Non-profit, Slide Show — June 24, 2012 11:57 pm

Friends in Big Places


Big Brothers Big Sisters pairs children in need with adult mentors, creating relationships that can last a lifetime.

Justin Fuller (above, right) and his "little" Michael at the Krohn Conservatory Butterfly Show in Cincinnati. Photo by Kim Scaff.


As children swarm around the roller-skating rink that swallows the interior of The Fun Factory in Cincinnati, out-maneuvered grown-ups trail behind the wild army of kids, struggling to stay balanced atop the alien, four-wheeled contraptions on their feet. The children aren’t doing much better; in the chaos of uncoordinated legs, clumsy stumbles occasionally result in dramatic thumps on the hard floor. Kids crash and topple over the rink’s ledge, and their adult counterparts hold onto the rails for dear life. Almost everyone looks like amateurs in their rented skates, especially when compared to Justin Fuller and his little brother, Michael. The duo glides along with grace and ease under the disorienting lights and disco balls.

Fuller and Michael orbit the rink at a BBBS event. Photo by Danielle Koval.

Fuller, 23, and Michael, 10, have visited the Fun Factory once before, but they’re here today for an event sponsored by the Cincinnati chapter of Big Brothers Big Sisters, a national nonprofit organization that pairs “littles” (kids aged 8 to 18) with ”bigs” (adults ranging in age from 18 to 70) who serve as positive role models for the youngsters. Big Brothers Big Sisters (BBBS) has been around for more than 100 years, operates in more than 350 communities throughout the United States, and targets children who are raised by single parents, live in poverty or are coping with an incarcerated parent. In 2011, the Cincinnati chapter paired more than 1,311 children with local bigs, and the results are impressive: 99 percent of those children are in school and are substance-abuse free, according to the organization’s follow-up research on its matched pairs. In a city where 30 percent of the population lives in poverty, an organization that reaches out to disadvantaged children can have big impact.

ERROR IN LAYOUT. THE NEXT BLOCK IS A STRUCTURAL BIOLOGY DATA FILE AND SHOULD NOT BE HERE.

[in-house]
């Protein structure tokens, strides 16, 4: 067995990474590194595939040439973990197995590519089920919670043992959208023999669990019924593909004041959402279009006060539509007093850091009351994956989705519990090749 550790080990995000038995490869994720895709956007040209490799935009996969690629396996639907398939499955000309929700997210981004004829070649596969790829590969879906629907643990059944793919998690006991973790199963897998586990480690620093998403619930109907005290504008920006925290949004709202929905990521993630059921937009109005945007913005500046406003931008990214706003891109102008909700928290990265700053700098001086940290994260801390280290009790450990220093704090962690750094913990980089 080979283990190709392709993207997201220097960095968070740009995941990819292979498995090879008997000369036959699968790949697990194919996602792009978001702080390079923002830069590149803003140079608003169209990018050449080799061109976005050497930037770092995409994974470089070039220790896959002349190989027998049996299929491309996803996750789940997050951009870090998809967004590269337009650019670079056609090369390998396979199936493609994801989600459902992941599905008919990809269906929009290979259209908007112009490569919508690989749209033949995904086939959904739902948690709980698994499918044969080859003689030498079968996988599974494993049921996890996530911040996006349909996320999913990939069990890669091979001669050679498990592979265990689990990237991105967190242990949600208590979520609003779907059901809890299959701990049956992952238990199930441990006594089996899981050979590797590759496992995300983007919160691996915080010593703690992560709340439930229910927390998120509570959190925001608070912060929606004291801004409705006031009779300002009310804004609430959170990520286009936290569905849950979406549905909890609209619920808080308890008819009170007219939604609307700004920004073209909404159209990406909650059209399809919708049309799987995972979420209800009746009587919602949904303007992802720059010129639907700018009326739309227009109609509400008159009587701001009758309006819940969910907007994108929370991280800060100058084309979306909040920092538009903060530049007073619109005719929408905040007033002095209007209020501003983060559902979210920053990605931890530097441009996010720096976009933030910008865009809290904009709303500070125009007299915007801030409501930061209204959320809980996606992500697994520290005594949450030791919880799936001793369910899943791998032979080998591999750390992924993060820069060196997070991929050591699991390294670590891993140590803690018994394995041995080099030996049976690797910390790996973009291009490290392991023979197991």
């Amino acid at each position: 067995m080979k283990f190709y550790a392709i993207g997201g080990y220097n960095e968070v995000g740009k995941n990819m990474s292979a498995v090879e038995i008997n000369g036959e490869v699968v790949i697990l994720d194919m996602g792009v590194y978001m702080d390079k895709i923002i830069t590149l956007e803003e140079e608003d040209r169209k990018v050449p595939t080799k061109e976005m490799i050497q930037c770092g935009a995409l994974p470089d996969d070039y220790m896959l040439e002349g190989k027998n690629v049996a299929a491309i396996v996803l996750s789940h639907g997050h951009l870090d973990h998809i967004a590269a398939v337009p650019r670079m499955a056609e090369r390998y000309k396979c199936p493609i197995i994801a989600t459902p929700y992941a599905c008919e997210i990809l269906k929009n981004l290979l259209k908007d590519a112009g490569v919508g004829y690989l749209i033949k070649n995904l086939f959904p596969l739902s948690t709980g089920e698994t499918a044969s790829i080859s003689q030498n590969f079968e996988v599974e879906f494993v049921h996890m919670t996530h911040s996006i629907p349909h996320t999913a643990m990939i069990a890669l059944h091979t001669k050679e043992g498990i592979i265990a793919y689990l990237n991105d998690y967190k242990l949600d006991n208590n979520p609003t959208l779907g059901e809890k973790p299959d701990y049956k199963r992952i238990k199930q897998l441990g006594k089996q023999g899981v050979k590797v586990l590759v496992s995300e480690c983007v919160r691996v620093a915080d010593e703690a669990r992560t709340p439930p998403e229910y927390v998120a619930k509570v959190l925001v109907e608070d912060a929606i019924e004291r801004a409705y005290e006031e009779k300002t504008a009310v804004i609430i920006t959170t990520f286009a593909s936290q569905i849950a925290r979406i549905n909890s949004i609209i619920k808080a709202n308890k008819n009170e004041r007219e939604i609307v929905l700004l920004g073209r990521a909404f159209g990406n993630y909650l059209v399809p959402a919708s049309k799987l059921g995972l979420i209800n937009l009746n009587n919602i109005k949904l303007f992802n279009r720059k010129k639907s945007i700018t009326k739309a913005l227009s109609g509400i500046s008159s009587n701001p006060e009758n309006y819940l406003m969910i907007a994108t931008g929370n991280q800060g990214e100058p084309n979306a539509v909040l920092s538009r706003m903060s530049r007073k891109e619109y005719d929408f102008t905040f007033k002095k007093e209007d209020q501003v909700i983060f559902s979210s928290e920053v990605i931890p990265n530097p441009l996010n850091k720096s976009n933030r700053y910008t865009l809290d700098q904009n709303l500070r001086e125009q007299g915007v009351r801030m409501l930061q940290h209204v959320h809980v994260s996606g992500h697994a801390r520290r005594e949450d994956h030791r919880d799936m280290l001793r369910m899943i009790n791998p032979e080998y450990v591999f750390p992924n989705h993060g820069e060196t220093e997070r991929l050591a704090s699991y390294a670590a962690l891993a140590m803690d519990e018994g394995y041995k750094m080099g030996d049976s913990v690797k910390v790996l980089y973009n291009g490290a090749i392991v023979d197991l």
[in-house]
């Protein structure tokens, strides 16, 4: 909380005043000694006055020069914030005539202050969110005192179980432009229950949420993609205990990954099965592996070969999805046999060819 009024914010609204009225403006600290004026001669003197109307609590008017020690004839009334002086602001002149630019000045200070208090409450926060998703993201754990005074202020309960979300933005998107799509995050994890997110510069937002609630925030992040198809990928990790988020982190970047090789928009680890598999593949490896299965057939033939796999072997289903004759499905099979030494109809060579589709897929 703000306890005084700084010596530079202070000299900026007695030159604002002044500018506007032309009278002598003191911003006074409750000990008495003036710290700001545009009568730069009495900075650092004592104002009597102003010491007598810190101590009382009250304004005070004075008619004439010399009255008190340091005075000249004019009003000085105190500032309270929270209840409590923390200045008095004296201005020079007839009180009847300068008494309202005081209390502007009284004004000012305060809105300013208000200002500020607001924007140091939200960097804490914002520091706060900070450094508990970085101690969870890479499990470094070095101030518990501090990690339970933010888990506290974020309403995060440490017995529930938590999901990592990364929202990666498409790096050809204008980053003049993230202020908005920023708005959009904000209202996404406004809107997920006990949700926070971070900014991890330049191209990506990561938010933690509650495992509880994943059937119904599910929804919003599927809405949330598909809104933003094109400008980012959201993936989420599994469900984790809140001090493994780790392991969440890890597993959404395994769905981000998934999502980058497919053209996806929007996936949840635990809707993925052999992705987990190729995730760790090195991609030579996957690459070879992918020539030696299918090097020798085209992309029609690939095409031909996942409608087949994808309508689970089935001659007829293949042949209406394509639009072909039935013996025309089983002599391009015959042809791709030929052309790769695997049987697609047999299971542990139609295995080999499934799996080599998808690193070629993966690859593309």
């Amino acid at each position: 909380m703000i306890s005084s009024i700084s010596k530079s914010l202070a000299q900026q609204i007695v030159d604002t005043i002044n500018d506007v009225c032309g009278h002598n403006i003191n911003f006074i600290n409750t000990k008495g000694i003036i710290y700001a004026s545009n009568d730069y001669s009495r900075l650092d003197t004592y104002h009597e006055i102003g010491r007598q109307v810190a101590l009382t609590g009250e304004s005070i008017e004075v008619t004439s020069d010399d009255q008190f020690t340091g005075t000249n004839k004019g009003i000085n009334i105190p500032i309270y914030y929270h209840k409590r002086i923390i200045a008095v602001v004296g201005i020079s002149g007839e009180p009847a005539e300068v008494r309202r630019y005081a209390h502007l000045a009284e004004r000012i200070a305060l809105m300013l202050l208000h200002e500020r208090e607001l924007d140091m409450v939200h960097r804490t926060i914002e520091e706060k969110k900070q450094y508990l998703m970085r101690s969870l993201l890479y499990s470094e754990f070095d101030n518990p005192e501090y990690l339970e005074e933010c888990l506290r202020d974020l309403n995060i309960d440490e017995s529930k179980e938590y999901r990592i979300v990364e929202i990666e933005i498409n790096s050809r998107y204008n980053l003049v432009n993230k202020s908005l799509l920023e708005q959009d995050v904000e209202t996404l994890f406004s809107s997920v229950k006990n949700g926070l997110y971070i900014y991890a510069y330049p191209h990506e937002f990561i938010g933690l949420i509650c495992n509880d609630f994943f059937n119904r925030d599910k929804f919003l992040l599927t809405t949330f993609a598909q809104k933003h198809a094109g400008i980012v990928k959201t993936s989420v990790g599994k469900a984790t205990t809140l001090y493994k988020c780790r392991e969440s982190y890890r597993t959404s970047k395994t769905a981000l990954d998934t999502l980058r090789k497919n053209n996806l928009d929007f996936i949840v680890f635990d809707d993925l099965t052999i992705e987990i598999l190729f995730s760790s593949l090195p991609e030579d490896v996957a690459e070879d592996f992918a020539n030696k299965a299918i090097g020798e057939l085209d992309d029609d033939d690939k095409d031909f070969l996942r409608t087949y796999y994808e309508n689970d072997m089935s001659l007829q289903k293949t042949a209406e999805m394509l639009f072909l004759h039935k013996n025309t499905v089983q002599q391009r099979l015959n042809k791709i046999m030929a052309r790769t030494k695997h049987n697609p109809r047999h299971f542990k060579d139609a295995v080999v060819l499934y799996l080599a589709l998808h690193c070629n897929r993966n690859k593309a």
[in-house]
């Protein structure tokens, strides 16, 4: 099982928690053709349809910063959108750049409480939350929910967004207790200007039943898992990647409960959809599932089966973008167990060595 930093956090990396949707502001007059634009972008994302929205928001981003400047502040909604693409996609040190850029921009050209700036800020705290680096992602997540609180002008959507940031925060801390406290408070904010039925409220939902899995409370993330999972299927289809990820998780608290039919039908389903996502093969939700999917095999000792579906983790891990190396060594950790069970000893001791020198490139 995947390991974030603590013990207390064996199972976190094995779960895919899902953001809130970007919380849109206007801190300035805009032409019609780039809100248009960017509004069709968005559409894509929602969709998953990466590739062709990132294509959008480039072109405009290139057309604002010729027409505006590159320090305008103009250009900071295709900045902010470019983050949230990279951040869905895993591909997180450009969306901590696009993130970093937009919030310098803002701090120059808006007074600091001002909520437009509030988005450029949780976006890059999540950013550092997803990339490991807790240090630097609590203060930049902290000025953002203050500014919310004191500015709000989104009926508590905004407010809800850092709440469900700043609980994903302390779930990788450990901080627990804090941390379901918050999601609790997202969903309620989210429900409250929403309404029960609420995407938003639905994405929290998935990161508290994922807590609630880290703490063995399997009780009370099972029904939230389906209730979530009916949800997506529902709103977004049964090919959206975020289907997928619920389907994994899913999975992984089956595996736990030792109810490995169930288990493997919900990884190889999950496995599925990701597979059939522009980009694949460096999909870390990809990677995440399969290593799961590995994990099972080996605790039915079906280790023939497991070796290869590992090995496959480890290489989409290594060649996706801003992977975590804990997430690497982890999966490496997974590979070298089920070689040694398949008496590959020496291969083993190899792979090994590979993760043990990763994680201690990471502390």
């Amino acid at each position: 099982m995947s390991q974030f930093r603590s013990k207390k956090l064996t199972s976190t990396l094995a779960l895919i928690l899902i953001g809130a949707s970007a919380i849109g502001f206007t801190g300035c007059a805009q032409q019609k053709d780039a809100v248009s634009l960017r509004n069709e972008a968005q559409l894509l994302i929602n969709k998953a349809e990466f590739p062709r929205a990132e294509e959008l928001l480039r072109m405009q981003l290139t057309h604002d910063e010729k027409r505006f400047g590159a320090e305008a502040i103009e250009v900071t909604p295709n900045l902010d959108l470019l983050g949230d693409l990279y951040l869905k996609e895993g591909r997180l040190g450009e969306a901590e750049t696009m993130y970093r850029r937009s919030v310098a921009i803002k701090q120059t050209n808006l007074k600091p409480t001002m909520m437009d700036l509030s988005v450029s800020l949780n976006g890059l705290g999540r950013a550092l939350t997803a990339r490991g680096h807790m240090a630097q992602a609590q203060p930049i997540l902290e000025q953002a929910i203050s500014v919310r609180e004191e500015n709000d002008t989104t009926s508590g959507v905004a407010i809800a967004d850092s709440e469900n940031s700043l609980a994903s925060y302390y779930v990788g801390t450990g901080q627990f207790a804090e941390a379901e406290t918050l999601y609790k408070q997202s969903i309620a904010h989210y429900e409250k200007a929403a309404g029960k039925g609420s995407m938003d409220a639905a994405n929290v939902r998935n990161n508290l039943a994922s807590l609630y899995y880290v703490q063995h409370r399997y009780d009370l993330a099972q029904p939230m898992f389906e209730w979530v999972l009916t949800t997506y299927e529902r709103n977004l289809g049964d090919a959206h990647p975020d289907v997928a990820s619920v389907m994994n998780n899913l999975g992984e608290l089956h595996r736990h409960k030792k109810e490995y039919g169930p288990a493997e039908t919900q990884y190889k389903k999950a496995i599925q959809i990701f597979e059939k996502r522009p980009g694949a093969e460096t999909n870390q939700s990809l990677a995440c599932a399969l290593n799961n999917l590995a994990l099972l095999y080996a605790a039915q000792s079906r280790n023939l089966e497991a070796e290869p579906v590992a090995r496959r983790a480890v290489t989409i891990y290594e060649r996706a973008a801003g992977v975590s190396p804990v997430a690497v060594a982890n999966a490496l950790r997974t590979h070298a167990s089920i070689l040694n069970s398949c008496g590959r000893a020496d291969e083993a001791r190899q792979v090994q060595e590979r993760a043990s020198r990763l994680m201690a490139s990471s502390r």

Michael contemplates his winged friend. Photo by Kim Scaff.

Big Brothers Big Sisters offers two types of programs: community-based and site-based, explains Deb Haas, PR and marketing manager for the Cincinnati chapter. Within the community-based program, the bigs and littles schedule their own activities, whether it’s going to a local park, watching a movie or playing video games.  “What we ask from those volunteers is—with as much stability as you can—try to get together once a week,” Haas says. “We have a lot of people that take the kids to college campuses. An incredible number of these kids are the first generation in their family to graduate from high school and go to college.”

Within the site-based program, the bigs and littles have a set schedule and often meet at school.  “We have a lot of young professionals who do this after work [hours],” Haas says. “It appeals to [the busier adults] because it’s one hour a week.”

Michael and Fuller, who participate in the community-based program, aren’t brothers by birth, but they share an undeniable bond. “I guess it depends on the match, but it’s almost like you become family,” Fuller says.  “He’ll come over to my house. He always asks how my mom and brother are doing. I took him and his little brother and sister to church with me on Sunday.”